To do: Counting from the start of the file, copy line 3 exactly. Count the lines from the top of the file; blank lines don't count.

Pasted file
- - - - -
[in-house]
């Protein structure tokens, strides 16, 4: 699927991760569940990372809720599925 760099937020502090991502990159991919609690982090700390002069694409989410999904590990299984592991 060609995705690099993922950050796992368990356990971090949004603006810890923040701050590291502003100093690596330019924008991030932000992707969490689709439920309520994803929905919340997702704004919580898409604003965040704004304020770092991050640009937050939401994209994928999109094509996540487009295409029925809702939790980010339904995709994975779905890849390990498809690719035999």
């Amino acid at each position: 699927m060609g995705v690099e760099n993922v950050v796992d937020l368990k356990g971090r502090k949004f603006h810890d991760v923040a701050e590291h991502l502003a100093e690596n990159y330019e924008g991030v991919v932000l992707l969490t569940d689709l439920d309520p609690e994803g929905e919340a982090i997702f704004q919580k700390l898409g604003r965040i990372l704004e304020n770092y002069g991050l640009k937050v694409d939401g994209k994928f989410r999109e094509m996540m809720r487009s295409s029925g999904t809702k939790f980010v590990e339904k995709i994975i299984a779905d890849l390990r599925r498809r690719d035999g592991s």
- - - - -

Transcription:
């Amino acid at each position: 699927m060609g995705v690099e760099n993922v950050v796992d937020l368990k356990g971090r502090k949004f603006h810890d991760v923040a701050e590291h991502l502003a100093e690596n990159y330019e924008g991030v991919v932000l992707l969490t569940d689709l439920d309520p609690e994803g929905e919340a982090i997702f704004q919580k700390l898409g604003r965040i990372l704004e304020n770092y002069g991050l640009k937050v694409d939401g994209k994928f989410r999109e094509m996540m809720r487009s295409s029925g999904t809702k939790f980010v590990e339904k995709i994975i299984a779905d890849l390990r599925r498809r690719d035999g592991s």